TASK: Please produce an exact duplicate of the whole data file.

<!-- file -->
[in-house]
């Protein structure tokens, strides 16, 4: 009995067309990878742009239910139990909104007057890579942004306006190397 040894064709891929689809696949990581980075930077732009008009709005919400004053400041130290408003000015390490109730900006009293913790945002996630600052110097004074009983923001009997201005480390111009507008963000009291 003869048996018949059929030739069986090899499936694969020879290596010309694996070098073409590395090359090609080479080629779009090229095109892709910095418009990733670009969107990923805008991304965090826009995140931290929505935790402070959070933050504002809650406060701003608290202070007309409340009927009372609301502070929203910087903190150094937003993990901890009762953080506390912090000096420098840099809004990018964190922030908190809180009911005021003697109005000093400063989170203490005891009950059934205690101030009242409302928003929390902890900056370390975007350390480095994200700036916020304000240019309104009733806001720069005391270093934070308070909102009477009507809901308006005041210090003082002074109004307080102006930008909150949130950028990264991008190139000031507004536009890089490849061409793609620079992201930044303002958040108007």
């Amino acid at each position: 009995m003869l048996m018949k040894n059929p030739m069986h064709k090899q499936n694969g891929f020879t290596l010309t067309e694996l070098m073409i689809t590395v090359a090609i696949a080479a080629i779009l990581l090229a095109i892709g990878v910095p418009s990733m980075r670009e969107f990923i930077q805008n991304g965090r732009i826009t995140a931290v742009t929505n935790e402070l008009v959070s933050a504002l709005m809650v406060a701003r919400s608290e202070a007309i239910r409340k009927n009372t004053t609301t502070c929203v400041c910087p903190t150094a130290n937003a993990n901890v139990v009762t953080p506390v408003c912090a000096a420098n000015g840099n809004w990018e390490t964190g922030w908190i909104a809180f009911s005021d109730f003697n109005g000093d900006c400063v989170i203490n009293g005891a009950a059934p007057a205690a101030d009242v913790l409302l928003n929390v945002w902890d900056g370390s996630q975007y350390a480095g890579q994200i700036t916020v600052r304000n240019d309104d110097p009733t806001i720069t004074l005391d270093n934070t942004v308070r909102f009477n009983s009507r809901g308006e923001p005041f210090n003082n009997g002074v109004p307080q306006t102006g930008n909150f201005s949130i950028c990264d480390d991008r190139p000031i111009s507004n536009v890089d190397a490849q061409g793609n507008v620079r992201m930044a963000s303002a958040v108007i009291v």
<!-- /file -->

[in-house]
């Protein structure tokens, strides 16, 4: 009995067309990878742009239910139990909104007057890579942004306006190397 040894064709891929689809696949990581980075930077732009008009709005919400004053400041130290408003000015390490109730900006009293913790945002996630600052110097004074009983923001009997201005480390111009507008963000009291 003869048996018949059929030739069986090899499936694969020879290596010309694996070098073409590395090359090609080479080629779009090229095109892709910095418009990733670009969107990923805008991304965090826009995140931290929505935790402070959070933050504002809650406060701003608290202070007309409340009927009372609301502070929203910087903190150094937003993990901890009762953080506390912090000096420098840099809004990018964190922030908190809180009911005021003697109005000093400063989170203490005891009950059934205690101030009242409302928003929390902890900056370390975007350390480095994200700036916020304000240019309104009733806001720069005391270093934070308070909102009477009507809901308006005041210090003082002074109004307080102006930008909150949130950028990264991008190139000031507004536009890089490849061409793609620079992201930044303002958040108007």
């Amino acid at each position: 009995m003869l048996m018949k040894n059929p030739m069986h064709k090899q499936n694969g891929f020879t290596l010309t067309e694996l070098m073409i689809t590395v090359a090609i696949a080479a080629i779009l990581l090229a095109i892709g990878v910095p418009s990733m980075r670009e969107f990923i930077q805008n991304g965090r732009i826009t995140a931290v742009t929505n935790e402070l008009v959070s933050a504002l709005m809650v406060a701003r919400s608290e202070a007309i239910r409340k009927n009372t004053t609301t502070c929203v400041c910087p903190t150094a130290n937003a993990n901890v139990v009762t953080p506390v408003c912090a000096a420098n000015g840099n809004w990018e390490t964190g922030w908190i909104a809180f009911s005021d109730f003697n109005g000093d900006c400063v989170i203490n009293g005891a009950a059934p007057a205690a101030d009242v913790l409302l928003n929390v945002w902890d900056g370390s996630q975007y350390a480095g890579q994200i700036t916020v600052r304000n240019d309104d110097p009733t806001i720069t004074l005391d270093n934070t942004v308070r909102f009477n009983s009507r809901g308006e923001p005041f210090n003082n009997g002074v109004p307080q306006t102006g930008n909150f201005s949130i950028c990264d480390d991008r190139p000031i111009s507004n536009v890089d190397a490849q061409g793609n507008v620079r992201m930044a963000s303002a958040v108007i009291v």